In addition to making this the best home selling experience you’ve ever had, I want to create an experience where, if a friend, neighbor, or coworker asked you how it’s going, I want my work performance to be at a level where you would say, “Man oh man, Ken Brand is awesome, he’s keeping all his promises and more.” So, I’ll be checking with you, okay?
4. The hard part: Deliver. Crazy. Audacious. On time. As promised.
In steps 1-4 you’ve positioned yourself to conversationally ask for referrals and recommendations during the transaction. This will be simple and natural, because you’ve set the stage for it.
Deliver strong, wait for their “Thank you,” and take these next steps.
5. When your clients experience a positive event and say “Thank you,” for example, after progress reports, showing appointments, contract presentation, contract negotiations, or option period expirations, respond naturally and say something like, “Thanks for the compliment, you’re welcome!”
6. Immediately follow this up with something like, “It sounds like you’re pleased and things are going well?” and remind them of your earlier conversation (Step 3), then ask for a referral recommendation.
It might sound something like this:
Them: Thanks for the insert positive event, Ken.
Me: Thanks for the compliment; you’re welcome. I don’t know if you remember this or not, but when we first got started we were sitting at the kitchen table and I said that my goal was to create the best experience you’ve ever had? I know we’re not done yet but it sounds like so far, things are on track and you’re happy?
Me: Great. Can I ask you this? If a friend or a neighbor needed some real estate help and asked you for a recommendation, do you think you’d be comfortable sharing my name?
Them: Sure, Ken, you’re doing a fine job.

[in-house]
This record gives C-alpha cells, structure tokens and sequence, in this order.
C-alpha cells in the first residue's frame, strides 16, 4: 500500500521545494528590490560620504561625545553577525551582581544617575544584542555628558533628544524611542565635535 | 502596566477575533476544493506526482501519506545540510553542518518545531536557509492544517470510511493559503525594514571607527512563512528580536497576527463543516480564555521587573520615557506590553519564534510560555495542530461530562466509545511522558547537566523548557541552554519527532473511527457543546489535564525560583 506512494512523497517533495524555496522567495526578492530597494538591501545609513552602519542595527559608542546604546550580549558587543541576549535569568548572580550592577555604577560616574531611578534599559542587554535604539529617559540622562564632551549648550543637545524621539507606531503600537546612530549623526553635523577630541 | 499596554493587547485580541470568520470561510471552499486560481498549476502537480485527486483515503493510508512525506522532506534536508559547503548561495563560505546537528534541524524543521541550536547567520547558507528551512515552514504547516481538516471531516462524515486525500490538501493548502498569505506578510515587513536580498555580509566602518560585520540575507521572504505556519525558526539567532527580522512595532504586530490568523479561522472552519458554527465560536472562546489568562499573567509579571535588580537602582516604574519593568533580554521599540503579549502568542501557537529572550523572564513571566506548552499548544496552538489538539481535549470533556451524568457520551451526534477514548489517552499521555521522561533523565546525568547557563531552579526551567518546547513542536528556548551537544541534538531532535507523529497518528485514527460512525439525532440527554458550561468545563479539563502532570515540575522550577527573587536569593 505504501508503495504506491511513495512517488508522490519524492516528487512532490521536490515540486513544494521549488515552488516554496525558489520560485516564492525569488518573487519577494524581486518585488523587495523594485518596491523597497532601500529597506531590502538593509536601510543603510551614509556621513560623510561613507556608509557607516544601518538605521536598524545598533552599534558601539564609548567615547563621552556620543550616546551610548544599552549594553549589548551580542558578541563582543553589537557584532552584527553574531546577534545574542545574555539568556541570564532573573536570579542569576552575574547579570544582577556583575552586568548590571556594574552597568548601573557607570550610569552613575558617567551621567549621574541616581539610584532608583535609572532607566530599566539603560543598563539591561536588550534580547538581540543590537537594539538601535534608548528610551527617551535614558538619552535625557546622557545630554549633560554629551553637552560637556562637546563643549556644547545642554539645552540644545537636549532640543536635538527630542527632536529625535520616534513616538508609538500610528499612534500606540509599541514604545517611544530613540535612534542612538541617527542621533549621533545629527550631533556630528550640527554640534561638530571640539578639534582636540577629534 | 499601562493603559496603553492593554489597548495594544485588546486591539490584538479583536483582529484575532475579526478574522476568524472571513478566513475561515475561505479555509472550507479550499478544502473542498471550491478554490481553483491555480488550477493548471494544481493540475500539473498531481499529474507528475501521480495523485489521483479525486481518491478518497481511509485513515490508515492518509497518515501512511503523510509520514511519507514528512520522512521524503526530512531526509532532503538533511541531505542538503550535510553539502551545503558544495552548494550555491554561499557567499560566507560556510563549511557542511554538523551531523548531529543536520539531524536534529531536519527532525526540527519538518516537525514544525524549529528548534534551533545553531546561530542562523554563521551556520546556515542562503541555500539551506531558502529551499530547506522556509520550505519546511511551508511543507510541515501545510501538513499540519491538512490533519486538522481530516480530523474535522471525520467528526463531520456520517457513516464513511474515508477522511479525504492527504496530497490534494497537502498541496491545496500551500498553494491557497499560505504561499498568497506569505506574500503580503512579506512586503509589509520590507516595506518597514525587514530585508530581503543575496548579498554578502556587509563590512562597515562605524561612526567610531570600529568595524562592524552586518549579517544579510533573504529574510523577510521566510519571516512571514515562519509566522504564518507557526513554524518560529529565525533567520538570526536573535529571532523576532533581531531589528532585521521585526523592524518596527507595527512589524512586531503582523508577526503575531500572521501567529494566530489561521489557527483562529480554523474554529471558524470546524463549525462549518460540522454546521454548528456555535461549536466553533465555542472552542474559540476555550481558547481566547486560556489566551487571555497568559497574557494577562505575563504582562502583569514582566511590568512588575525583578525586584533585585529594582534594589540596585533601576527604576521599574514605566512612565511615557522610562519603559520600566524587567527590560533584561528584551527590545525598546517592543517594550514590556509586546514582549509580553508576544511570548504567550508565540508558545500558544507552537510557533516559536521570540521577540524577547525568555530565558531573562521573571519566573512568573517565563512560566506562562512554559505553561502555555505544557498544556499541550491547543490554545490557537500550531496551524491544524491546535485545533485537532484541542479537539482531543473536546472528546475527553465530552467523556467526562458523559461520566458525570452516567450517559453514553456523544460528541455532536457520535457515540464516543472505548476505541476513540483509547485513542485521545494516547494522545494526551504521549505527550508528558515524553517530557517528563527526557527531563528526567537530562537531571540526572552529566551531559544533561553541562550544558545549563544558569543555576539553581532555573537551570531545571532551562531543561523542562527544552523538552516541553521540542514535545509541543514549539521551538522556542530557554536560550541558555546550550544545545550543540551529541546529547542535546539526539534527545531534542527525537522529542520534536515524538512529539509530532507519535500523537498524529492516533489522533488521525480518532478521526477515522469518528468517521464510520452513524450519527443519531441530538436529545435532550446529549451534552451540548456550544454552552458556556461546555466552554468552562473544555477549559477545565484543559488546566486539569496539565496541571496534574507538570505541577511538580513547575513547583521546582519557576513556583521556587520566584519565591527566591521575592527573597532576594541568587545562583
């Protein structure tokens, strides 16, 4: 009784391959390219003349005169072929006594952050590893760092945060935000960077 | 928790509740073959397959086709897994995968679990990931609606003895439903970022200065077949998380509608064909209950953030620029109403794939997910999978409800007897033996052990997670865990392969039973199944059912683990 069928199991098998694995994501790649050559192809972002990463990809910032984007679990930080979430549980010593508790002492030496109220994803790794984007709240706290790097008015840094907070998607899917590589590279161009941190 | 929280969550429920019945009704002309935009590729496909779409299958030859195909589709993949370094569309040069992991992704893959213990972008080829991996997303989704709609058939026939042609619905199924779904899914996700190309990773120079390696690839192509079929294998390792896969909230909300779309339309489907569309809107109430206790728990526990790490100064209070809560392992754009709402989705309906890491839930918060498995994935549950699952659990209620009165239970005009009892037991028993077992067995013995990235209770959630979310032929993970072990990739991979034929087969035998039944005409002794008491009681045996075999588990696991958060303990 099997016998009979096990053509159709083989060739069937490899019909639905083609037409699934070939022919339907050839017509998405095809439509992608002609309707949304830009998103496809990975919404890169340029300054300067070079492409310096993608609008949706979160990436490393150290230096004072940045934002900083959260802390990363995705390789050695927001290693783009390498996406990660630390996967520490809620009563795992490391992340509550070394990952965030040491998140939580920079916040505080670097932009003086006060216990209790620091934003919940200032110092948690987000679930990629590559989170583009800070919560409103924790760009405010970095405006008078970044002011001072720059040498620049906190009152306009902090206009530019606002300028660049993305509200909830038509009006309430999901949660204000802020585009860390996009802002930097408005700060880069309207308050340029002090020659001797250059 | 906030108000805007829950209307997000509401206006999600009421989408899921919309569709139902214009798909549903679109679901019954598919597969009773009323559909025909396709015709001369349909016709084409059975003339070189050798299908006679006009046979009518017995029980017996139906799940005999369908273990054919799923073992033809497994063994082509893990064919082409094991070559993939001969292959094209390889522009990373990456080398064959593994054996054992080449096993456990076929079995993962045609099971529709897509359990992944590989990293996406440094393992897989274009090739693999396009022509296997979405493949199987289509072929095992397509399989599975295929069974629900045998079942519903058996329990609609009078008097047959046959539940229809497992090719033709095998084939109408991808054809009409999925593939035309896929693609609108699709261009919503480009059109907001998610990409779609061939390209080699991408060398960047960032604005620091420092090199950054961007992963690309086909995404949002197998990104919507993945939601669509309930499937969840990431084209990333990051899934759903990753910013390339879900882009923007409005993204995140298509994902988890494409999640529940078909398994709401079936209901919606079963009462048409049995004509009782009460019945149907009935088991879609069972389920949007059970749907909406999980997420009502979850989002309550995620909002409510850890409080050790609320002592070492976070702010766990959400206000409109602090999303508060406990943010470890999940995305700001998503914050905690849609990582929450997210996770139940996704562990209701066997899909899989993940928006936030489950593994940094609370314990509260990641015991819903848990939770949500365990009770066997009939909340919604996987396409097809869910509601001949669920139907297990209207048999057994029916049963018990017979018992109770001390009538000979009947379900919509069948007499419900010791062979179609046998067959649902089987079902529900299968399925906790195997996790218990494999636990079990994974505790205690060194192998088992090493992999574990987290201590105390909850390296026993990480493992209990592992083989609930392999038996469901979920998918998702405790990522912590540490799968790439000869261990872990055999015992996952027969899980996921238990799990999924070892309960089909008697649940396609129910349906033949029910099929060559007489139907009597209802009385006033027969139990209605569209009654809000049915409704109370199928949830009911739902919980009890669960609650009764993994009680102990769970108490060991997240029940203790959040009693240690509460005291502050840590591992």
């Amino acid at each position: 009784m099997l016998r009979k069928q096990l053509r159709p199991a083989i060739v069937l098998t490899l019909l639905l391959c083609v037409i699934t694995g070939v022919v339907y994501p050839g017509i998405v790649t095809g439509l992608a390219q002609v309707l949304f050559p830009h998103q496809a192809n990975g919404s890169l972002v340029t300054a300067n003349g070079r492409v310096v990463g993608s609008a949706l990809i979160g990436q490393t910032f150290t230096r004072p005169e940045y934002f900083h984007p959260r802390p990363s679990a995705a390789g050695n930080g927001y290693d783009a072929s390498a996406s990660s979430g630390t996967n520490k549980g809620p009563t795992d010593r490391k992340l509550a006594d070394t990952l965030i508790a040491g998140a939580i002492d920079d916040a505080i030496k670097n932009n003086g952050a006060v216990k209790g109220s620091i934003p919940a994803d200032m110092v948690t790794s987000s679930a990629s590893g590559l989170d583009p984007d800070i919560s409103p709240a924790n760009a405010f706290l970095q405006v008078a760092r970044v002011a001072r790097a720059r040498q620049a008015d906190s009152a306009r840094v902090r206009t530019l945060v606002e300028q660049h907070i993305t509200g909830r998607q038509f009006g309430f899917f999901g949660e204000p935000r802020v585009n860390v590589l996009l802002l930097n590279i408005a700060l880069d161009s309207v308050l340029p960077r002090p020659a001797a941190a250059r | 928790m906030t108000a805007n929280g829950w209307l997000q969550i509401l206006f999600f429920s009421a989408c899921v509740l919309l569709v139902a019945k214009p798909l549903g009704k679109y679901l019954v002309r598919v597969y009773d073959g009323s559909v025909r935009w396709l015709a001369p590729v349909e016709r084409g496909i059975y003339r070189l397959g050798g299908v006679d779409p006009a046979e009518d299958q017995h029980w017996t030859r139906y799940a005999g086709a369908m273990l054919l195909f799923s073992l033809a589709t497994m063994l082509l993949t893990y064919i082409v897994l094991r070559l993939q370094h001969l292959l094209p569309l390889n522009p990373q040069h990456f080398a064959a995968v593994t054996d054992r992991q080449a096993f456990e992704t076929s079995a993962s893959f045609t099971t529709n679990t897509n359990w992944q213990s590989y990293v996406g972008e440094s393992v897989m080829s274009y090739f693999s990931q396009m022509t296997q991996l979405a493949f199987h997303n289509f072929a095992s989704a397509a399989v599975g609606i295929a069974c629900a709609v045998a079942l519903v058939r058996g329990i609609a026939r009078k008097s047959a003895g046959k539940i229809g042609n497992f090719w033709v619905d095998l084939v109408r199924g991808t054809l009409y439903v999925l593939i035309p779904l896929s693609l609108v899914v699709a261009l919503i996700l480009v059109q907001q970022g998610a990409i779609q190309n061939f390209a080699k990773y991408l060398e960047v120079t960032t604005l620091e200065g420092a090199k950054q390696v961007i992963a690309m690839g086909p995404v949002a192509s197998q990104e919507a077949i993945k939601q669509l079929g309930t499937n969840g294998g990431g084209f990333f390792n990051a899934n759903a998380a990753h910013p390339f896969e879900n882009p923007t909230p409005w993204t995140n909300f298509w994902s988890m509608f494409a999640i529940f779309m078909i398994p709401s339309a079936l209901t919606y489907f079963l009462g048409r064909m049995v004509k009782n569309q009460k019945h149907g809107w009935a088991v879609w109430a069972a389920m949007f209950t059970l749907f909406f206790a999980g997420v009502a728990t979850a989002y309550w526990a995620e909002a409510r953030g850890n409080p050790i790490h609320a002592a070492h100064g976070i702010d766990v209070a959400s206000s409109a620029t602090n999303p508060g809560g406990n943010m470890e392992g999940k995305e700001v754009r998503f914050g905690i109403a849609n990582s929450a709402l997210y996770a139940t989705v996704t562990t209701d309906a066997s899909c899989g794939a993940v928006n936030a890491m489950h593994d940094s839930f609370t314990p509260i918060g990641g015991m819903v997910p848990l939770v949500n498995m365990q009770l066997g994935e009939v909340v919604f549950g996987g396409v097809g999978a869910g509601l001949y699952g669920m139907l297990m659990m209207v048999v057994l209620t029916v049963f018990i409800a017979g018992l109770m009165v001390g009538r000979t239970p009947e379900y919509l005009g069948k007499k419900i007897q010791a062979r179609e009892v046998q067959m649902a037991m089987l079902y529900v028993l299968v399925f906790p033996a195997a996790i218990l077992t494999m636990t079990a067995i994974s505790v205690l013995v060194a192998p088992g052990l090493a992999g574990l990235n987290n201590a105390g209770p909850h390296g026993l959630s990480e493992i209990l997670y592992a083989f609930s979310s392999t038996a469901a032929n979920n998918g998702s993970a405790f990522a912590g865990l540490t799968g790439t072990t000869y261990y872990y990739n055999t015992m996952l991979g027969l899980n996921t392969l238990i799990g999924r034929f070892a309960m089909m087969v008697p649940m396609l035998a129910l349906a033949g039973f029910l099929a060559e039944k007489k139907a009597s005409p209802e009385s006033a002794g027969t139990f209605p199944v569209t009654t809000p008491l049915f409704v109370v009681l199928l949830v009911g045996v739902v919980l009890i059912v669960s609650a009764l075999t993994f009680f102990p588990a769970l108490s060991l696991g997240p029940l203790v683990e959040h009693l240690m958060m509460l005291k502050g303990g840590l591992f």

Me: Yea! Thanks! Rest assured, when you refer me to someone, I promise I’ll take great care of them, treat them like family, and make you look good for recommending me. So, let me ask you this. Of your friends at work/in the neighborhood/at the gym/etc. [pick one small group], who’s the next person to make a move?
7. If they share a referral, congratulations. If they don’t, no worries. Thank them and rock on. Lather, rinse, and repeat Steps 5, 6, and 7 at every significant positive milestone that includes and concludes with their enthusiastic “Thank you for a job well done. I imagine you might ask five or seven times during the transaction.
Does It Work?
Yes, it does! If you have clients, you do a fantastic job, and they say “Thank you,” then you have earned the privilege of asking for referral recommendations during the transaction. Do it!
If you’re asking for referrals infrequently or awkwardly at closing — or worse, sometime after closing, you’re self-strangling your prosperity. Stop doing that and do this Dipping Bird thing instead.
Follow Steps 1 – 3 and you will have natural and comfortable opportunities to ask for referral recommendations, conversationally and respectfully.
Follow Steps 4 – 7 and your delighted clients will be happy to refer their friends, family members, and coworkers.
Follow Steps 1 – 7 and you’ll Dipping Bird your way to perpetual referrals.
Let me share a word about scripts and preparation. If you’re reluctant, skeptical, or become ill at the thought of memorizing and reciting scripts, I hear you. I’m not advocating the use of my words; I’m sharing directionally-correct dialogues as examples.
While I don’t encourage or even use scripts per se, I do encourage you to study the directionally correct dialogue examples in this book, then create and rehearse your own directionally-correct dialogues (as I do). I’m a believer in perfect practice and preparation using rehearsed, directionally-correct dialogues when appropriate. The more familiar you are with what you’re going to say, the more persuasive, crisp, confident, and beneficial your conversation will be.
Making this slight shift in strategy is the easy part. If you do this, you will position yourself to speak perpetual referrals into existence. The hard part is keeping your promises and delivering referral-worthy results. I know you can do both, especially since you’ve already read so much of this book already and have put so much of the advice you’ve received into place.
Thanks for reading. If can be helpful, ping me – Ken Brand 932-797-1779.